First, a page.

Benefits and challenges of EMR implementations in low resource settings: a state-of-the-art review
journal contributionposted on 21.05.2021, 12:28 authored by Badeia Jawhari, Dave Ludwick, Louanne Keenan, David Zakus, Robert Hayward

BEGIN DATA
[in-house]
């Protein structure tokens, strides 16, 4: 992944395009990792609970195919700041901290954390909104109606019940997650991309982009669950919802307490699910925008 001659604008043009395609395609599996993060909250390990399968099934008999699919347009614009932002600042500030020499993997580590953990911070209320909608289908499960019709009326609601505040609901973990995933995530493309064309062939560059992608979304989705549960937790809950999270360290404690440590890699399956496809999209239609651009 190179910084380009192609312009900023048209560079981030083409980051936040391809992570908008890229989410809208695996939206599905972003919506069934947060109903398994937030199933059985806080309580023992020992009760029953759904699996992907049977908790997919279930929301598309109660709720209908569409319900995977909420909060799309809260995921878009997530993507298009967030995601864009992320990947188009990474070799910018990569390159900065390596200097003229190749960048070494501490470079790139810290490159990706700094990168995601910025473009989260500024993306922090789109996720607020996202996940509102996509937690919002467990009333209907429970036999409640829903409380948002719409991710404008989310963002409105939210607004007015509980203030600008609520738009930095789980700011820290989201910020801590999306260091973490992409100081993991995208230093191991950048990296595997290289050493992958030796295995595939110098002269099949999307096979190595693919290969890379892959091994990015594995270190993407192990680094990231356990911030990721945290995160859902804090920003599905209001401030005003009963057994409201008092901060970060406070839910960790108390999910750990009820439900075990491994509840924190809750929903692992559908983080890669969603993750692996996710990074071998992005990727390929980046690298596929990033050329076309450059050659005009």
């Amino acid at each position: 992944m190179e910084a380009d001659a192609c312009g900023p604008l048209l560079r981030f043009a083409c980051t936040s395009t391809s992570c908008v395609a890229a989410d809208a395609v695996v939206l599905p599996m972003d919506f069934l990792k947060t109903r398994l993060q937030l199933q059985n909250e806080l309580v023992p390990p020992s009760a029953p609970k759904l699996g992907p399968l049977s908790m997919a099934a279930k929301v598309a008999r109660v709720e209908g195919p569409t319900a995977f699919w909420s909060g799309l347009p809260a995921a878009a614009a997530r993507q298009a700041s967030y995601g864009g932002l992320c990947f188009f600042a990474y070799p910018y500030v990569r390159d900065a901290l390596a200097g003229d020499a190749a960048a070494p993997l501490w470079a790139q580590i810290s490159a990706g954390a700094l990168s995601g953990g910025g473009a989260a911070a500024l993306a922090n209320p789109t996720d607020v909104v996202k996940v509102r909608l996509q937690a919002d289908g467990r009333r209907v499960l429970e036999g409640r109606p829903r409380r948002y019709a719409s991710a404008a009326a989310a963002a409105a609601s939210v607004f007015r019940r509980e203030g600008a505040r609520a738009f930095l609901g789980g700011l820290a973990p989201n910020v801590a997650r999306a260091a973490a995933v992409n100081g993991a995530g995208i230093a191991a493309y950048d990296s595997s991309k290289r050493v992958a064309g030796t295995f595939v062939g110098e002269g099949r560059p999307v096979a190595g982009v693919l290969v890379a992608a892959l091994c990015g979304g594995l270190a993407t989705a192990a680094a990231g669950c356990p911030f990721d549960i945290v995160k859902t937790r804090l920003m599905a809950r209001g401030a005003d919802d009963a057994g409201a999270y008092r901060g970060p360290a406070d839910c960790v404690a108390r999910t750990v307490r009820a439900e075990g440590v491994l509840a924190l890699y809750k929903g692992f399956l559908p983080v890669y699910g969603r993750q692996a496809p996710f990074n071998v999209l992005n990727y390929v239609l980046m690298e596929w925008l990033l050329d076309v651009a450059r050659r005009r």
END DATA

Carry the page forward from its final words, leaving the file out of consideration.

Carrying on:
Background The intent of this review is to discover the types of inquiry and range of objectives and outcomes addressed in studies of the impacts of Electronic Medical Record (EMR) implementations in limited resource settings in sub-Saharan Africa. Methods A state-of-the-art review characterized relevant publications from bibliographic databases and grey literature repositories through systematic searching, concept-mapping, relevance and quality filter optimization, methods and outcomes categorization and key article analysis. Results From an initial population of 749 domain articles published before February 2015, 32 passed context and methods filters to merit full-text analysis. Relevant literature was classified by type (e.g., secondary, primary), design (e.g., case series, intervention), focus (e.g., processes, outcomes) and context (e.g., location, organization). A conceptual framework of EMR implementation determinants (systems, people, processes, products) was developed to represent current knowledge about the effects of EMRs in resource-constrained settings and to facilitate comparisons with studies in other contexts. Discussion This review provides an overall impression of the types and content of health informatics articles about EMR implementations in sub-Saharan Africa. Little is known about the unique effects of EMR efforts in slum settings. The available reports emphasize the complexity and impact of social considerations, outweighing product and system limitations. Summative guides and implementation toolkits were not found but could help EMR implementers. Conclusion The future of EMR implementation in sub-Saharan Africa is promising. This review reveals various examples and gaps in understanding how EMR implementations unfold in resource-constrained settings; and opportunities for new inquiry about how to improve deployments in those contexts.